Every time I find my self angry at my daughter, about to act on impulses I barely understand, I stop. I breathe in. I pause a moment longer than that, and then I tell her that love her, that she is precious to me, and I will always be proud of her, even when we disagree, as we do at this moment. She usually says, "Papa?" or, "cookie?" or something even more obscure; it doesn't matter. What does matter is that I have been able to remind myself that no matter what I wish her to do, or to learn, I must be careful to not undo the most important thing I share with her. When I am on my game ;) and come to a disagreement with my wife, and am about to yell at her for not living up to poorly defined irrational expectations, I stop. I breathe in (sometimes for a long time). And then I tell her that I love her, that she is precious to me, that I disagree with her, but that I’d like to understand where she is coming from, and hope that she will be able to help me understand and fulfill my own needs. I tell her that she is more important to me than anything else; and doing that helps me to remember - I love her. Even with objectively rational needs that I would like to have met, I am unwilling to sacrifice the important thing that share with her. Above everything else, I value my connections.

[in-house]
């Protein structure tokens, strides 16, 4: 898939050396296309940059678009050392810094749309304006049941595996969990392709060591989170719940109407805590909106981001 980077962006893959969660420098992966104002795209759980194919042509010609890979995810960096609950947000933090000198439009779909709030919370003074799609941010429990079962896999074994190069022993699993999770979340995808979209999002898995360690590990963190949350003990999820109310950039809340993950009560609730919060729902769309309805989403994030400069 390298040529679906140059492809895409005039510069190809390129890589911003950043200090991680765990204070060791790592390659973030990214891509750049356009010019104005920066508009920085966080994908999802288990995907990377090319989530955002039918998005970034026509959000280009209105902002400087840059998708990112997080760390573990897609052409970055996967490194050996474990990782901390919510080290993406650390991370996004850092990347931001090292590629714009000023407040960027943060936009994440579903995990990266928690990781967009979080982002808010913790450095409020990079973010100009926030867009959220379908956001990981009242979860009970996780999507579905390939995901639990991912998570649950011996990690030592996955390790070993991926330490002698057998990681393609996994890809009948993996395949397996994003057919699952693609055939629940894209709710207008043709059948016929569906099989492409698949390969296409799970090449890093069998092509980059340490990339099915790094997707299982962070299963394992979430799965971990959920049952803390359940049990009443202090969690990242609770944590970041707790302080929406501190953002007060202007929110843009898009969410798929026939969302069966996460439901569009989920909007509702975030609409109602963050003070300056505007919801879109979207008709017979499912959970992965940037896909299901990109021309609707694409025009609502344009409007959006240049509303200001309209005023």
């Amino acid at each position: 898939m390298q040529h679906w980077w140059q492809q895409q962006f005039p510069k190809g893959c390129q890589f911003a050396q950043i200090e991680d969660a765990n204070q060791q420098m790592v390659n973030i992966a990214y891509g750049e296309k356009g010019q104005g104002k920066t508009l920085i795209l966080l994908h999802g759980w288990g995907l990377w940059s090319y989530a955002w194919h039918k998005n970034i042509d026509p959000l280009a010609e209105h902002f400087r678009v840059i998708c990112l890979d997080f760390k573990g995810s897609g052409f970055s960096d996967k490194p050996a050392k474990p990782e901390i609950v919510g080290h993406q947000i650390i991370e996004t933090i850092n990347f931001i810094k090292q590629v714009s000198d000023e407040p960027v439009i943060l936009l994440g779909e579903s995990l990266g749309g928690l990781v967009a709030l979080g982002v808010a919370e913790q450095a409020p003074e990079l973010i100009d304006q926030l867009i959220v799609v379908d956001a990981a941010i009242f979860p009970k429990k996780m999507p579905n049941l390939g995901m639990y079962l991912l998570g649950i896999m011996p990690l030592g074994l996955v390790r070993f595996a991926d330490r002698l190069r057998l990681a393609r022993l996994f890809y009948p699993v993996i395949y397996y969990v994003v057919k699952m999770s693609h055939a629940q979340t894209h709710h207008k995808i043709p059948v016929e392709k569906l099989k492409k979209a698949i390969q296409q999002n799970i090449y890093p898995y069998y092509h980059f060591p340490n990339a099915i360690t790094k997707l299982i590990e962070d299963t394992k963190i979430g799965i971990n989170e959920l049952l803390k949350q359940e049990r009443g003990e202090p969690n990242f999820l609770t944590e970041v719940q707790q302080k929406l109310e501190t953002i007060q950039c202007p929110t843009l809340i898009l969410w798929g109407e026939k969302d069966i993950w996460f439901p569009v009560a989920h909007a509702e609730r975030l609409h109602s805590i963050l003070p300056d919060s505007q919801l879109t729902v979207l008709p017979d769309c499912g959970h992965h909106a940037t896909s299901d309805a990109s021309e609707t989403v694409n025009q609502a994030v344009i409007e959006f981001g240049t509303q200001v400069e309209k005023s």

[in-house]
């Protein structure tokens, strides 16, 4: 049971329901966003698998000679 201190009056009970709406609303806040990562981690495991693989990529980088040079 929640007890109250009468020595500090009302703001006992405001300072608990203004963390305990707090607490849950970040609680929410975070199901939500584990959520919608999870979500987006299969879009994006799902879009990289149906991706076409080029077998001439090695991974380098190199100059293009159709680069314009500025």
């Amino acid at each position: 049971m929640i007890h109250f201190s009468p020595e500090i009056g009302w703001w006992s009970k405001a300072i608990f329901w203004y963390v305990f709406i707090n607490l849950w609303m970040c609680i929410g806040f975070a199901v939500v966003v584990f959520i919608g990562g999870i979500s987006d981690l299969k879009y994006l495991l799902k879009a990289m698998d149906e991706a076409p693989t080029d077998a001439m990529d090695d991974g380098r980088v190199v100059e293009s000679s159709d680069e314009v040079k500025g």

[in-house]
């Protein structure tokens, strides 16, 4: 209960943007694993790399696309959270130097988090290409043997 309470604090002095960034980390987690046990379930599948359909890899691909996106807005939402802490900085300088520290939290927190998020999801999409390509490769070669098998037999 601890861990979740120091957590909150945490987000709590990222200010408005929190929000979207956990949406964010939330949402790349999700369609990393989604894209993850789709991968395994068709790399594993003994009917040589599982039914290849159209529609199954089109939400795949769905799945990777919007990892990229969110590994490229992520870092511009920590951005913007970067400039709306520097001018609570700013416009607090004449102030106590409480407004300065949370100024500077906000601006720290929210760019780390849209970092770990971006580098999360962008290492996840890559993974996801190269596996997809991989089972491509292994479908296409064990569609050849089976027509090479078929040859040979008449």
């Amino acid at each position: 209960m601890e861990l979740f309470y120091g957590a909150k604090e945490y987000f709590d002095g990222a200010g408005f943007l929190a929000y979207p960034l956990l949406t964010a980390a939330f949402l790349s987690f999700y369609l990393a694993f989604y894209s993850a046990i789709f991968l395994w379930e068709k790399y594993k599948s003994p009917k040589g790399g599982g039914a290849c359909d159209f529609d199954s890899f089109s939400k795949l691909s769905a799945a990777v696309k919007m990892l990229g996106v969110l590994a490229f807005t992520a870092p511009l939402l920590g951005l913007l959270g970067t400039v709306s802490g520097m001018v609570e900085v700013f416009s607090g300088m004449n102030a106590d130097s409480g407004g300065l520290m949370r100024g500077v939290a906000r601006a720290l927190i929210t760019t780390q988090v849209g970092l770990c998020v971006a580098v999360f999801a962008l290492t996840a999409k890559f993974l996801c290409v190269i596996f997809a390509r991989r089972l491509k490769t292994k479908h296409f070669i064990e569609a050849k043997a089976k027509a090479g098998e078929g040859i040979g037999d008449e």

I believe that we are fortunate beyond words to have a connection to people that love us; I believe that those connections are the basis of our being. To know that we are loved regardless of our choices, beliefs, and actions, to know that we are freely being given a love without boundaries or obligations, to experience an unconditional love, ennobles us and enables us to shine with our own brilliance. This is paramount, though I am not always able to live up to it.

What stupid vengeance we can enact upon ourselves and those we love, merely to get a passing whim satisfied. How ready I find myself, at times, to trade those who bless my life and my world for a quick ego-boost. To refuse to find fault in the present moment includes refusing finding fault in myself and others. I can know I would like something different, but that does not oblige me to be angry. Knowing I would like something else does not even oblige me to feel disatisfation. To confuse myself by coveting something that I do not already have, is to distract myself from the riches with which I am surrounded, and the work that needs to be done.